The prisoners of the Stalinist Gulag, or "Zone," as it is called, developed a complex social structure (documented as early as the 1920s) that incorporated highly symbolic tattooing as a mark of rank. The existence of these inmates at prisons and forced labor camps was treated by the state as a deeply-kept secret. In the 1990s, Russia's prison population exploded, with overcrowding among the worst in the world. Some estimates suggest that in the last generation over thirty million of Russia's inmates have had tattoos even though the process is illegal inside Russian prisons.

The Mark of Cain examines every aspect of the tattooing, from the actual creation of the tattoo ink, interviews with the tattooers and soberly looks at the double-edged sword of prison tattoos. In many ways, they were needed to survive brutal Russian prisons, but mark the prisoner for life, which complicates any readmission to "normal" society they may have. Tattoos expressly identify what the convict has been convicted of, how many prisons he's been in and what kind of criminal he is. Tattoos, essentially, tell you everything you need to know about that person without ever asking. Each tattoo represents a variety of things; cupolas on churches represent the number of convictions a convict has, epaulets tattooed on shoulders represent the rank of the individual in the crime world and so on and so forth.

The unflinching look at the Russian prison system is slowly woven into the film. Cells meant to hold 15 hold 35 to 45 men. Drug-resistant TB runs rampant through the prison populations and prisoners are served three meals a day of watery slop. There are allegations of brutality by the guards. As these men deal with pestilence, violence and grossly substandard living conditions, the prison guards and administration put on a talent show.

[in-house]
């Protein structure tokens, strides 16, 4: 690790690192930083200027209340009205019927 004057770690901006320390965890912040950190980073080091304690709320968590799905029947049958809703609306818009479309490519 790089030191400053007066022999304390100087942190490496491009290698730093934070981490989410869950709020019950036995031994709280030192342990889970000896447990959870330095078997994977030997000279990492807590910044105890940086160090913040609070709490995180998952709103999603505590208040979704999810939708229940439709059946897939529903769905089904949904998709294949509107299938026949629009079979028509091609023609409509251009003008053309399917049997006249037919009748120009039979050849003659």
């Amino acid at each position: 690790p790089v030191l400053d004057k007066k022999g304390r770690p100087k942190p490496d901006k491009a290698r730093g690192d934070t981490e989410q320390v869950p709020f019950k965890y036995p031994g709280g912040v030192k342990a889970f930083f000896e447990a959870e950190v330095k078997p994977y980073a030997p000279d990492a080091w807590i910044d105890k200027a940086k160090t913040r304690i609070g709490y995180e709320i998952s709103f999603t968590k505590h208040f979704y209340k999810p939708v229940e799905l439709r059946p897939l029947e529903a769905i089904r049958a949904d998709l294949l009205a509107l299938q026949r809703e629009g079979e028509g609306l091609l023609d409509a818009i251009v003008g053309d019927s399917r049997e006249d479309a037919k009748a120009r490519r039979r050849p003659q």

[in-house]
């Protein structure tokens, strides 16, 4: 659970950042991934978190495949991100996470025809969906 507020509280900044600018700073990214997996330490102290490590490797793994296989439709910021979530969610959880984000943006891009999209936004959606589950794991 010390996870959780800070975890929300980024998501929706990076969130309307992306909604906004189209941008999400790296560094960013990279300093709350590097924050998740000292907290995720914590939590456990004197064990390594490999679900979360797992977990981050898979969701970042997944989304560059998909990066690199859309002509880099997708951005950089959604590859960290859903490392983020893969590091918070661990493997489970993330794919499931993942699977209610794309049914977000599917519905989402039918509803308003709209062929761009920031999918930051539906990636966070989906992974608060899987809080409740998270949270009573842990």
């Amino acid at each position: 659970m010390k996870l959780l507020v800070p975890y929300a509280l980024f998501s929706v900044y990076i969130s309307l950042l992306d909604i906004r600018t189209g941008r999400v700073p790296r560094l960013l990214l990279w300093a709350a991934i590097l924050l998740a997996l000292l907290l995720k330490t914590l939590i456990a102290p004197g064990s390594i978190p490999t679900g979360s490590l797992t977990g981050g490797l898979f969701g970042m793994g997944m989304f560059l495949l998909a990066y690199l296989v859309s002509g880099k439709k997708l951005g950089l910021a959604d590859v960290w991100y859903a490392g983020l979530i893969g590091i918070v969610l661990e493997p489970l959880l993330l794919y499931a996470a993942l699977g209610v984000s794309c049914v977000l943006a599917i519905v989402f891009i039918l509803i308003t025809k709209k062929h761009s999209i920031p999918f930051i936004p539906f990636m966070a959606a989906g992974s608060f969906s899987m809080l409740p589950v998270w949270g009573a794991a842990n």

The film served as source material for David Cronenberg's 2007 dramatic movie, Eastern Promises. He commented, "This is a very courageous documentary on the tattooing subculture in Russian prisons. I don't know how it ever got made, but it's beautiful, scary, and heartbreaking."

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3 out of 5 people found the following review useful:

Found it!

Author: mattlodder from UK
18 October 2007

This is available on DVD from Black Diamond Films - or via Amazon (the 2006 DVD from Black Diamond, not the 2007 film starring Matthew McNulty).

From the box-blurb - "The Mark of Cain, a feature-length documentary by Alix Lambert, explores the dying art of Russian prison tattoos to offer audiences an understanding of conflict and transition in contemporary Russia. Through intimate interviews that enable the prisoners to talk about their life experiences, body art and living conditions, a powerful story emerges of tension between prisoners of different generations and different social-economic systems. The Mark of Cain documents for the first time the disappearing artistic practice of Russian prison tattoos; further, the project investigates the nature of change in Russia by examining what is happening in the country's prisons."

I heard about this film in interviews with David Kronenberg about his new movie "Eastern Promises" - apparently Vigor Mortensson found this documentary and showed it to Kronenberg during the filming, and it became a large influence. It's a nice companion to the Russian Tattoo Encyclopedia volumes by Danzig Baldayev, too.